Specific trauma feels so far awayPosted: November 11, 2022 Filed under: mental health, Writing | Tags: anniversary, anxiety, bipolar disorder, depression, emotions, hospitalization, memoir, mental health, psychosis, ptsd, stress, therapy, trauma Leave a comment
For as long as I’ve had this blog (9 years!), I’ve written annually around this time of year, about a hospitalization I went through at age 17. I was there for 19 days; it was voluntary but quickly became involuntary once it was clear I wasn’t actually based in reality.
This year, I wasn’t sure if was going to write anything. I’ve been thinking it over for the past few days. What else is there to say? I mean, there’s a lot, but is it worthwhile? Do I want to get back into the headspace? I’m not even sure if that’s possible anymore (which is mostly a positive thing.)
I started by opening a tab for each post I’ve made about it, so far. Rereading it all. I’m not sure why, but I think I want to try to plot out a timeline, even if it’s hazy and incomplete.
November 12 – December 1, 1999 – hospital
Spring of 2001 – wrote down everything I could remember, for a college course
Next 10+ years – continued to get blindsided by the emotional intensity of this trauma, all the time, but especially mid-November
Spring of 2012 – talked a lot about it, tentatively, in therapy, which really started to help
2013 – got a copy of the medical records. Was disappointed at how boring and repetitive they were. There were some nuggets though, for sure. First wrote about it on my blog.
2014 – brought the records to therapy. Watched my therapist zero in on the paperwork as if she were working out a puzzle. She kinda tore it apart, actually! This was both alarming and calming. Something was definitely lifting.
2015 – I got the records back from my therapist (she had been hanging on to them for me). I had been hospitalized earlier in the year, for the 2nd time for the same reasons, and it started to sink in that I might actually have bipolar disorder, type 1, might have had it this whole time.
2016 – didn’t dwell on it. Lots of other things were going on.
2017 – I was hospitalized for a third time, and the traumatic event was starting to be re-contextualized as just, one of the times I was hospitalized.
2018 – This is where I really started to rework things. I’m not sure how to distill that down into a sentence; it’s just pretty amazing to be able to look back on this journey.
2019 – This was the 20th anniversary of my first hospitalization. I wrote that I thought all this writing might serve a future purpose; I just wasn’t sure what yet. I included a photograph of a re-working of different photos I did for a college project, in the spring of 2002.
2020 – I wrote about starting work on a memoir, and the raw material from that college course in 2001 factors into it, but I couldn’t get myself to revise that stuff; make it more cohesive. I was working hard on everything else surrounding it.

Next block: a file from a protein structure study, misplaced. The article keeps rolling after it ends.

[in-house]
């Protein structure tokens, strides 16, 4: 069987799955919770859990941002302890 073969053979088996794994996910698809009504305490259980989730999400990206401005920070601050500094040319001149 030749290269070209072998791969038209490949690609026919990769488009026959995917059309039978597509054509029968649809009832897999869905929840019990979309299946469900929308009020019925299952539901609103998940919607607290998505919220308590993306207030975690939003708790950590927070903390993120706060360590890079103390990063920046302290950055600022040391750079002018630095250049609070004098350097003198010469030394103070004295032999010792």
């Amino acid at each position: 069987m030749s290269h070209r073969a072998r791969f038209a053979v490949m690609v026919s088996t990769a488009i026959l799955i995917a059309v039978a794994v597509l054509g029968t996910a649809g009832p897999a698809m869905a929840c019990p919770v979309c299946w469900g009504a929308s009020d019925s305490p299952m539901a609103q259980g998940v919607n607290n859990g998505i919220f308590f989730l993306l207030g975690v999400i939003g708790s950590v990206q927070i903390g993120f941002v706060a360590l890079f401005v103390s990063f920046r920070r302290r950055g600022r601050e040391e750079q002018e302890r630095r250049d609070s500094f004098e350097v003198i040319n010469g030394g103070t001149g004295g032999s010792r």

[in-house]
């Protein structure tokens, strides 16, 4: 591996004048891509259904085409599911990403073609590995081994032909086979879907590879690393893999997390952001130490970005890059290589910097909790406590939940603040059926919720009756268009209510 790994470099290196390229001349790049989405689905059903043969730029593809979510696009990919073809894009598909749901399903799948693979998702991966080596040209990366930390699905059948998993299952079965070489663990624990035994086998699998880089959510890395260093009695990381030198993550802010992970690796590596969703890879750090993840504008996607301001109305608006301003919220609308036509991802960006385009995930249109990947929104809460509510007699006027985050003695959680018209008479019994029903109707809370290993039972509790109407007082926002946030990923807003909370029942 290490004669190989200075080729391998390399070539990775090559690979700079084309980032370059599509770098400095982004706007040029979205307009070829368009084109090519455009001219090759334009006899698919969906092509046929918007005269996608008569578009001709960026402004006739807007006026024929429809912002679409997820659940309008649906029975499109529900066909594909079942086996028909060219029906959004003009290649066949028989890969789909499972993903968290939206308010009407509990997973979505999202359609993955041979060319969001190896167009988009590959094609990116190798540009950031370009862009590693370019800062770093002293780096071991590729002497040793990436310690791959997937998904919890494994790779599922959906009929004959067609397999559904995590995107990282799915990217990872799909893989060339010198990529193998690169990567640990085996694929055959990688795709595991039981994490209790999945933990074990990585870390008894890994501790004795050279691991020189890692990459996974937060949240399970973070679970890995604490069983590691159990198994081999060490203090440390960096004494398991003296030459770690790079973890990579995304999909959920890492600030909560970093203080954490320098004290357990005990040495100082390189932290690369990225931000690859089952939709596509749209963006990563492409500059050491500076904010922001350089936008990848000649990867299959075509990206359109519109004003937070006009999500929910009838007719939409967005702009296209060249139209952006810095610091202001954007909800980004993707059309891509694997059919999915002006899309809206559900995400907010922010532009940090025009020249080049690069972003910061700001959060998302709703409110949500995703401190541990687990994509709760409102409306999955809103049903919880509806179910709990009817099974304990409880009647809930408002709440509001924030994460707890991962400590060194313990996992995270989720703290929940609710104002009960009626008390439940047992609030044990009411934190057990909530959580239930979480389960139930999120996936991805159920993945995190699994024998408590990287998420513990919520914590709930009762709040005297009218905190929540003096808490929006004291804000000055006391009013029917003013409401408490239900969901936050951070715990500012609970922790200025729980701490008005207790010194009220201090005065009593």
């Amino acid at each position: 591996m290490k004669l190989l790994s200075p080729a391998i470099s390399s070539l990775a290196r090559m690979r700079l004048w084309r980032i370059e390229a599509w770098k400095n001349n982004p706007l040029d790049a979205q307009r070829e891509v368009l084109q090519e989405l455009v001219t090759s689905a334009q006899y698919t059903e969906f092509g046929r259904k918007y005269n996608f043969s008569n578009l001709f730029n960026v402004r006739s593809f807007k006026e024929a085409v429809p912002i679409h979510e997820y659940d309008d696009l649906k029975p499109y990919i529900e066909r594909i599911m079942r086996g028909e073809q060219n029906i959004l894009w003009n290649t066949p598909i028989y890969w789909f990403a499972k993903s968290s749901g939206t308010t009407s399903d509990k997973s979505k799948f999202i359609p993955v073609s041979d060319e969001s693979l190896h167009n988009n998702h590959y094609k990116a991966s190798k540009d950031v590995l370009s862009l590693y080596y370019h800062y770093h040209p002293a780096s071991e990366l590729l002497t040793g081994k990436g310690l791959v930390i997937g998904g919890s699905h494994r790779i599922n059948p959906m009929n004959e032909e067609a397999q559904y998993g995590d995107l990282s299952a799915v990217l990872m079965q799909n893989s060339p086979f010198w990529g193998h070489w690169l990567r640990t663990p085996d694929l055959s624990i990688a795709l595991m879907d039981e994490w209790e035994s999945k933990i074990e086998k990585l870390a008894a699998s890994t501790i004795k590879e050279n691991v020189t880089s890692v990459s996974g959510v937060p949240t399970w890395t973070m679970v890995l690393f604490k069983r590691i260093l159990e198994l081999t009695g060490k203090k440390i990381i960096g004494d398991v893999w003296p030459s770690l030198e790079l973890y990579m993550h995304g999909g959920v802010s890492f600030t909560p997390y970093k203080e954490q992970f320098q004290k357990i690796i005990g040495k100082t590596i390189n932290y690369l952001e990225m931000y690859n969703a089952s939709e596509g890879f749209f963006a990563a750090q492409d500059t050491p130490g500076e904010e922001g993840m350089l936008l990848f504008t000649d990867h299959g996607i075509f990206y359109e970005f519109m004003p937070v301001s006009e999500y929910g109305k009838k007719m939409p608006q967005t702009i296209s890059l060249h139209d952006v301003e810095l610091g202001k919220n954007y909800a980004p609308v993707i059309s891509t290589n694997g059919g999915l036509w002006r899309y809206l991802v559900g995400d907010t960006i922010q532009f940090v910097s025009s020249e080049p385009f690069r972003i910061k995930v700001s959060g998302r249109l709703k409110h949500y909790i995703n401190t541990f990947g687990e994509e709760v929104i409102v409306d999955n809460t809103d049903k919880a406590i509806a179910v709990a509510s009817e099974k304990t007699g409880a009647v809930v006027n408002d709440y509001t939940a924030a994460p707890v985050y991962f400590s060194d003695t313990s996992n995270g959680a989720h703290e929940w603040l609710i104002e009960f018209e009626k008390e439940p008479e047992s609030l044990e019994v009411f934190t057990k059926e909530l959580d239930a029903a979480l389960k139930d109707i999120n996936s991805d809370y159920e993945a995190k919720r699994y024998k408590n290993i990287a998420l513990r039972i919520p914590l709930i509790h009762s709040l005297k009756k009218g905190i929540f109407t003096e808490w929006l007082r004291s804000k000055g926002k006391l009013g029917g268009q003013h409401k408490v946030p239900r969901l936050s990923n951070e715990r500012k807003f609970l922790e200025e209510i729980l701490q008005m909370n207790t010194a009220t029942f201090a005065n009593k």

2021 – I had gotten past that block and had reworked the writing quite a bit.
Earlier in 2022 – I was clearing out a lot of old stuff from a storage area in my parents’ house, this spring. I save everything. In sorting through all that stuff and reorganizing it to bring to my house, I found a hand-written letter my mom had given to me while in the hospital. I had been looking for this ever since then! I even asked her about it; I was at a loss for where it might have gone. It was in response to a letter I wrote her – that piece is still a mystery, but it was so healing to finally find this thing.
Present day (my 10th time posting about this) – I’m stuck. My memoir is off track and I’m sad about it. I started to revise it drastically in a whole different direction for a long time, but it doesn’t feel like it’s mine anymore and so I stopped. I haven’t touched it for over 6 months. Instead, I’ve been doing a lot of journal writing, emailing my therapist, the usual. Recently, I started on ideas for a 2nd memoir. I’m starting to feel a little more serious about writing overall; I think I have three different stories to tell. Working on this other memoir has felt rewarding, but it’s not the story. I want to get back to this traumatic event and the events surrounding it. I feel like I might be on the cusp of getting back to it…
In those early posts about the hospitalization, I kept ascertaining that I didn’t need to be there, that it was extreme, and I didn’t actually lose a grip on reality until I got there. I see it much differently now. I definitely was going to need to be there – it was more a matter of when? If I hadn’t gotten my mom to get me there, I would have eventually had to go some other way. I know that now. And I could have ended up doing a lot more long-term damage. It’s kinda incredible that at 17, I had enough insight to know I needed to get there. Somehow, I saved myself. (In looking back over all these posts, I realized I wrote something very similar in 2018. For me, writing and recording and reviewing and revisiting all overlap and blend into each other. I’m starting to feel like maybe I am a memoirist? And trying to understand this one experience could be the impetus that has been pushing me there?)